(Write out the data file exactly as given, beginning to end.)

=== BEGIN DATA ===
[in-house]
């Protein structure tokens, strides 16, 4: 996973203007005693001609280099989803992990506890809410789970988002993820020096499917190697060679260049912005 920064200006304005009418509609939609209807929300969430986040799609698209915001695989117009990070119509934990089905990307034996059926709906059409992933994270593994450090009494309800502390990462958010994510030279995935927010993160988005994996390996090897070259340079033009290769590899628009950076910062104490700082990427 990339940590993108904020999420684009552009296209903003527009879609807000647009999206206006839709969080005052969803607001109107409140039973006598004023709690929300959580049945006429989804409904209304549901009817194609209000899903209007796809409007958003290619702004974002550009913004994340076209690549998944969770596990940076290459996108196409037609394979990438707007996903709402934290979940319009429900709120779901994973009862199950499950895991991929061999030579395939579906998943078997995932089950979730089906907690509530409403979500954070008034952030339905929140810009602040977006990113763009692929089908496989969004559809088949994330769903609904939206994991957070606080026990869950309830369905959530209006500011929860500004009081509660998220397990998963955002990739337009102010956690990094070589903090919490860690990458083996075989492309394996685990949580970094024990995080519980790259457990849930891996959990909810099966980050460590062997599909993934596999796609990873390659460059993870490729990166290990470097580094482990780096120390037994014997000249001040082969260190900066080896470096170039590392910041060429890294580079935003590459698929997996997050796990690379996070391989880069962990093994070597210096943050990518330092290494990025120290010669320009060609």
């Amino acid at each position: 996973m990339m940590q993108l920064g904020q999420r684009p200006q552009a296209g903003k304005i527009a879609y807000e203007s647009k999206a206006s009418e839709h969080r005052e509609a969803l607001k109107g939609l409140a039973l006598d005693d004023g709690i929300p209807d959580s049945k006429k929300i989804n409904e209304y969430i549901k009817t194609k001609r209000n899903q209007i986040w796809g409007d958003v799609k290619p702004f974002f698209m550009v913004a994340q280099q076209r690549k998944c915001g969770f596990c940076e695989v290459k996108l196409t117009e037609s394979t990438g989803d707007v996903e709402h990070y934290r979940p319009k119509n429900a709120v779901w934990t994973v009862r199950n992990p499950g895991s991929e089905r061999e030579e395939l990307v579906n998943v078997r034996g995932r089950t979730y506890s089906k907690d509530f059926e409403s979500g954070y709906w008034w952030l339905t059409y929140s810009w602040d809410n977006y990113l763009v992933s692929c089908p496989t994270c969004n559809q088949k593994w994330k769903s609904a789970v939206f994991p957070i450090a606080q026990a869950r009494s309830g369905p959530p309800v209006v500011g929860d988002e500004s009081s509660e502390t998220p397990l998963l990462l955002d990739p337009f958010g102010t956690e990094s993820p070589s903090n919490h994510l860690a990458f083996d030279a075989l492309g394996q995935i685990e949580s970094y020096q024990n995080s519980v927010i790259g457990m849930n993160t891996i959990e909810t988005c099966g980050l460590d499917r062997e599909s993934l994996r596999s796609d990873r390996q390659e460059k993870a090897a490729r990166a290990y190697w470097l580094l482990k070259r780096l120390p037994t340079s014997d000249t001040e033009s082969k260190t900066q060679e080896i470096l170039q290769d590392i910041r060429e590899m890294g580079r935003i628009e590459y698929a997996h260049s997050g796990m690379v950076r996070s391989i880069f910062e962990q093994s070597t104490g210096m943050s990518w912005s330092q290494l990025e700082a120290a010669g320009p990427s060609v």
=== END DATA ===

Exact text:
[in-house]
């Protein structure tokens, strides 16, 4: 996973203007005693001609280099989803992990506890809410789970988002993820020096499917190697060679260049912005 920064200006304005009418509609939609209807929300969430986040799609698209915001695989117009990070119509934990089905990307034996059926709906059409992933994270593994450090009494309800502390990462958010994510030279995935927010993160988005994996390996090897070259340079033009290769590899628009950076910062104490700082990427 990339940590993108904020999420684009552009296209903003527009879609807000647009999206206006839709969080005052969803607001109107409140039973006598004023709690929300959580049945006429989804409904209304549901009817194609209000899903209007796809409007958003290619702004974002550009913004994340076209690549998944969770596990940076290459996108196409037609394979990438707007996903709402934290979940319009429900709120779901994973009862199950499950895991991929061999030579395939579906998943078997995932089950979730089906907690509530409403979500954070008034952030339905929140810009602040977006990113763009692929089908496989969004559809088949994330769903609904939206994991957070606080026990869950309830369905959530209006500011929860500004009081509660998220397990998963955002990739337009102010956690990094070589903090919490860690990458083996075989492309394996685990949580970094024990995080519980790259457990849930891996959990909810099966980050460590062997599909993934596999796609990873390659460059993870490729990166290990470097580094482990780096120390037994014997000249001040082969260190900066080896470096170039590392910041060429890294580079935003590459698929997996997050796990690379996070391989880069962990093994070597210096943050990518330092290494990025120290010669320009060609």
């Amino acid at each position: 996973m990339m940590q993108l920064g904020q999420r684009p200006q552009a296209g903003k304005i527009a879609y807000e203007s647009k999206a206006s009418e839709h969080r005052e509609a969803l607001k109107g939609l409140a039973l006598d005693d004023g709690i929300p209807d959580s049945k006429k929300i989804n409904e209304y969430i549901k009817t194609k001609r209000n899903q209007i986040w796809g409007d958003v799609k290619p702004f974002f698209m550009v913004a994340q280099q076209r690549k998944c915001g969770f596990c940076e695989v290459k996108l196409t117009e037609s394979t990438g989803d707007v996903e709402h990070y934290r979940p319009k119509n429900a709120v779901w934990t994973v009862r199950n992990p499950g895991s991929e089905r061999e030579e395939l990307v579906n998943v078997r034996g995932r089950t979730y506890s089906k907690d509530f059926e409403s979500g954070y709906w008034w952030l339905t059409y929140s810009w602040d809410n977006y990113l763009v992933s692929c089908p496989t994270c969004n559809q088949k593994w994330k769903s609904a789970v939206f994991p957070i450090a606080q026990a869950r009494s309830g369905p959530p309800v209006v500011g929860d988002e500004s009081s509660e502390t998220p397990l998963l990462l955002d990739p337009f958010g102010t956690e990094s993820p070589s903090n919490h994510l860690a990458f083996d030279a075989l492309g394996q995935i685990e949580s970094y020096q024990n995080s519980v927010i790259g457990m849930n993160t891996i959990e909810t988005c099966g980050l460590d499917r062997e599909s993934l994996r596999s796609d990873r390996q390659e460059k993870a090897a490729r990166a290990y190697w470097l580094l482990k070259r780096l120390p037994t340079s014997d000249t001040e033009s082969k260190t900066q060679e080896i470096l170039q290769d590392i910041r060429e590899m890294g580079r935003i628009e590459y698929a997996h260049s997050g796990m690379v950076r996070s391989i880069f910062e962990q093994s070597t104490g210096m943050s990518w912005s330092q290494l990025e700082a120290a010669g320009p990427s060609v």